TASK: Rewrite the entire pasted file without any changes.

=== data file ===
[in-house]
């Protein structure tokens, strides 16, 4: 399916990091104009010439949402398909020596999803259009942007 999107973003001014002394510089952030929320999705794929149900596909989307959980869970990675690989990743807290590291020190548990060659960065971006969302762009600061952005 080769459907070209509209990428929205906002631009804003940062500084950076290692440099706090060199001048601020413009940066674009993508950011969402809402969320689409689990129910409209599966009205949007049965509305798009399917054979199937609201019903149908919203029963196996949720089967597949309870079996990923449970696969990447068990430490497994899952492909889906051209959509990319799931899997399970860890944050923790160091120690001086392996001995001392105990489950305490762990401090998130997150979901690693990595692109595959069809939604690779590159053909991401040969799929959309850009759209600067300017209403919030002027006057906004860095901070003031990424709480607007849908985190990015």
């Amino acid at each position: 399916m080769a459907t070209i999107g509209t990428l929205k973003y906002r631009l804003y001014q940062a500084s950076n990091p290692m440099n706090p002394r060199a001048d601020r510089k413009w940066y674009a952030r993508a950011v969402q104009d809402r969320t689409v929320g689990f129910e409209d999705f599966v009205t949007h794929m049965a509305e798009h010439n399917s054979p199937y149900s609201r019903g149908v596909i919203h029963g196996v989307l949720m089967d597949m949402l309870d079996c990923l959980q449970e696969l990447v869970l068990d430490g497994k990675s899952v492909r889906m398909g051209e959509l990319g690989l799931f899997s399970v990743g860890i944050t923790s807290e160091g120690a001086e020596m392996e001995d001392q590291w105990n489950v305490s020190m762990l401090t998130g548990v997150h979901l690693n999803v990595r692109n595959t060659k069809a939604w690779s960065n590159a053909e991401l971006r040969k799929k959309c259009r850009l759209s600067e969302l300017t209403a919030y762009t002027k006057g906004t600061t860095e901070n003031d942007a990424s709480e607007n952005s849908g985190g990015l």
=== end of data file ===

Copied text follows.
[in-house]
């Protein structure tokens, strides 16, 4: 399916990091104009010439949402398909020596999803259009942007 999107973003001014002394510089952030929320999705794929149900596909989307959980869970990675690989990743807290590291020190548990060659960065971006969302762009600061952005 080769459907070209509209990428929205906002631009804003940062500084950076290692440099706090060199001048601020413009940066674009993508950011969402809402969320689409689990129910409209599966009205949007049965509305798009399917054979199937609201019903149908919203029963196996949720089967597949309870079996990923449970696969990447068990430490497994899952492909889906051209959509990319799931899997399970860890944050923790160091120690001086392996001995001392105990489950305490762990401090998130997150979901690693990595692109595959069809939604690779590159053909991401040969799929959309850009759209600067300017209403919030002027006057906004860095901070003031990424709480607007849908985190990015």
């Amino acid at each position: 399916m080769a459907t070209i999107g509209t990428l929205k973003y906002r631009l804003y001014q940062a500084s950076n990091p290692m440099n706090p002394r060199a001048d601020r510089k413009w940066y674009a952030r993508a950011v969402q104009d809402r969320t689409v929320g689990f129910e409209d999705f599966v009205t949007h794929m049965a509305e798009h010439n399917s054979p199937y149900s609201r019903g149908v596909i919203h029963g196996v989307l949720m089967d597949m949402l309870d079996c990923l959980q449970e696969l990447v869970l068990d430490g497994k990675s899952v492909r889906m398909g051209e959509l990319g690989l799931f899997s399970v990743g860890i944050t923790s807290e160091g120690a001086e020596m392996e001995d001392q590291w105990n489950v305490s020190m762990l401090t998130g548990v997150h979901l690693n999803v990595r692109n595959t060659k069809a939604w690779s960065n590159a053909e991401l971006r040969k799929k959309c259009r850009l759209s600067e969302l300017t209403a919030y762009t002027k006057g906004t600061t860095e901070n003031d942007a990424s709480e607007n952005s849908g985190g990015l």